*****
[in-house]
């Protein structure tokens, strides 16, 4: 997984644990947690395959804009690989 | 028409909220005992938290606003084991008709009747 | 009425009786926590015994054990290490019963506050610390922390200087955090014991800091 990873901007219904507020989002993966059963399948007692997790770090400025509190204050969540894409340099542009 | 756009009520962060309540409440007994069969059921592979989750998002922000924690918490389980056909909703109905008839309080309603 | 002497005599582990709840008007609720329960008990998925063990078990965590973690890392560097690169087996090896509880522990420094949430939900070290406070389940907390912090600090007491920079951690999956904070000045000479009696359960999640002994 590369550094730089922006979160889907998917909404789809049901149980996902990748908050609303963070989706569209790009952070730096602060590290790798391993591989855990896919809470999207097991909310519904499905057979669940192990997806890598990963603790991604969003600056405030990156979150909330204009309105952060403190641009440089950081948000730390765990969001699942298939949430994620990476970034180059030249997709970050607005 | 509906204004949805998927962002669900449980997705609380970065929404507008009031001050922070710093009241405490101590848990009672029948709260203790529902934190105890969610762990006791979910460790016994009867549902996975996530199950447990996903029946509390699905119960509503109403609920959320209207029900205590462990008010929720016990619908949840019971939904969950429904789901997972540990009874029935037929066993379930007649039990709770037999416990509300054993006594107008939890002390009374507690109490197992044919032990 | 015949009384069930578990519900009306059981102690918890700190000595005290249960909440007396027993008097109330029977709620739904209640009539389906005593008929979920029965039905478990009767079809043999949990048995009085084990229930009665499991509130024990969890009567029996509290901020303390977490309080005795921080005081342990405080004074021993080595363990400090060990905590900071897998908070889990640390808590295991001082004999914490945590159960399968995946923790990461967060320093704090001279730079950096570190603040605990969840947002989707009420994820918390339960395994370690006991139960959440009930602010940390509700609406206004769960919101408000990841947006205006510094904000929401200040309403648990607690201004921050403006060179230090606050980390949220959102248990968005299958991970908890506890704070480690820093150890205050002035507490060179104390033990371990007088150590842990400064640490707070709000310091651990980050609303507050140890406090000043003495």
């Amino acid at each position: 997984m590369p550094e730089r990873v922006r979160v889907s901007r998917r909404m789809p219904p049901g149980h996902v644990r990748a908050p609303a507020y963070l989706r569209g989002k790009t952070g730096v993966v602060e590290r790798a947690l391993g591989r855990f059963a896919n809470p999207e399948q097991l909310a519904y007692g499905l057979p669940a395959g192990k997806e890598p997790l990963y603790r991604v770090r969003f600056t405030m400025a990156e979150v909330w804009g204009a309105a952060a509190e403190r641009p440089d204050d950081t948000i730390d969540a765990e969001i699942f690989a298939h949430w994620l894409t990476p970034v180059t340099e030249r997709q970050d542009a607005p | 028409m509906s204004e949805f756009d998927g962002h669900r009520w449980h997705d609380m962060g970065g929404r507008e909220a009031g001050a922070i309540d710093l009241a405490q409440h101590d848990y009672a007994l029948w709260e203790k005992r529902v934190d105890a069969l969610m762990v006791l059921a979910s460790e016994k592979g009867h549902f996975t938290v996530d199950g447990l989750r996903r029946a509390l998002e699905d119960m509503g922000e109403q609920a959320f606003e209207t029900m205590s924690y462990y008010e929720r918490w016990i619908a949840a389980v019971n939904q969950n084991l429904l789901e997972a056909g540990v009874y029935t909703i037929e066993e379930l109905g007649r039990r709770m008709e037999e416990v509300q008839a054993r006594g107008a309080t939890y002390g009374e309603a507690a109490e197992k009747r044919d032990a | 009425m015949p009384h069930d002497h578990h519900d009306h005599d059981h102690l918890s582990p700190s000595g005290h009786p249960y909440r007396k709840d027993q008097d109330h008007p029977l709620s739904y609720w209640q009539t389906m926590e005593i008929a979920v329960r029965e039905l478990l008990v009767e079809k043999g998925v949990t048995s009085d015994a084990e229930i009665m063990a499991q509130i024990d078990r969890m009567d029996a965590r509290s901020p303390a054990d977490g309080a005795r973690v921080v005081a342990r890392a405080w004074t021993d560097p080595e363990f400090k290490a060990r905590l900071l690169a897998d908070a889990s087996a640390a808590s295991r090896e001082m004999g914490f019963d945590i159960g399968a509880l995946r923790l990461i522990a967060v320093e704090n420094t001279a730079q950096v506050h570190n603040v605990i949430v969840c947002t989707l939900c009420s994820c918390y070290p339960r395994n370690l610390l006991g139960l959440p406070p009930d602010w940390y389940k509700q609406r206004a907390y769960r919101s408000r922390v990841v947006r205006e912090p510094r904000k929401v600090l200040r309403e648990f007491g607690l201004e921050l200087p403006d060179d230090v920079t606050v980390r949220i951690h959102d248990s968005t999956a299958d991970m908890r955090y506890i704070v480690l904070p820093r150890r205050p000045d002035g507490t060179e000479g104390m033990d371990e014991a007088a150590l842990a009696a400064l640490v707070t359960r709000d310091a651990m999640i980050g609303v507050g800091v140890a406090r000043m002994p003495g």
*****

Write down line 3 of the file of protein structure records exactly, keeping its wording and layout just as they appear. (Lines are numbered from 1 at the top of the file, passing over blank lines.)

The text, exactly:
């Amino acid at each position: 997984m590369p550094e730089r990873v922006r979160v889907s901007r998917r909404m789809p219904p049901g149980h996902v644990r990748a908050p609303a507020y963070l989706r569209g989002k790009t952070g730096v993966v602060e590290r790798a947690l391993g591989r855990f059963a896919n809470p999207e399948q097991l909310a519904y007692g499905l057979p669940a395959g192990k997806e890598p997790l990963y603790r991604v770090r969003f600056t405030m400025a990156e979150v909330w804009g204009a309105a952060a509190e403190r641009p440089d204050d950081t948000i730390d969540a765990e969001i699942f690989a298939h949430w994620l894409t990476p970034v180059t340099e030249r997709q970050d542009a607005p | 028409m509906s204004e949805f756009d998927g962002h669900r009520w449980h997705d609380m962060g970065g929404r507008e909220a009031g001050a922070i309540d710093l009241a405490q409440h101590d848990y009672a007994l029948w709260e203790k005992r529902v934190d105890a069969l969610m762990v006791l059921a979910s460790e016994k592979g009867h549902f996975t938290v996530d199950g447990l989750r996903r029946a509390l998002e699905d119960m509503g922000e109403q609920a959320f606003e209207t029900m205590s924690y462990y008010e929720r918490w016990i619908a949840a389980v019971n939904q969950n084991l429904l789901e997972a056909g540990v009874y029935t909703i037929e066993e379930l109905g007649r039990r709770m008709e037999e416990v509300q008839a054993r006594g107008a309080t939890y002390g009374e309603a507690a109490e197992k009747r044919d032990a | 009425m015949p009384h069930d002497h578990h519900d009306h005599d059981h102690l918890s582990p700190s000595g005290h009786p249960y909440r007396k709840d027993q008097d109330h008007p029977l709620s739904y609720w209640q009539t389906m926590e005593i008929a979920v329960r029965e039905l478990l008990v009767e079809k043999g998925v949990t048995s009085d015994a084990e229930i009665m063990a499991q509130i024990d078990r969890m009567d029996a965590r509290s901020p303390a054990d977490g309080a005795r973690v921080v005081a342990r890392a405080w004074t021993d560097p080595e363990f400090k290490a060990r905590l900071l690169a897998d908070a889990s087996a640390a808590s295991r090896e001082m004999g914490f019963d945590i159960g399968a509880l995946r923790l990461i522990a967060v320093e704090n420094t001279a730079q950096v506050h570190n603040v605990i949430v969840c947002t989707l939900c009420s994820c918390y070290p339960r395994n370690l610390l006991g139960l959440p406070p009930d602010w940390y389940k509700q609406r206004a907390y769960r919101s408000r922390v990841v947006r205006e912090p510094r904000k929401v600090l200040r309403e648990f007491g607690l201004e921050l200087p403006d060179d230090v920079t606050v980390r949220i951690h959102d248990s968005t999956a299958d991970m908890r955090y506890i704070v480690l904070p820093r150890r205050p000045d002035g507490t060179e000479g104390m033990d371990e014991a007088a150590l842990a009696a400064l640490v707070t359960r709000d310091a651990m999640i980050g609303v507050g800091v140890a406090r000043m002994p003495g």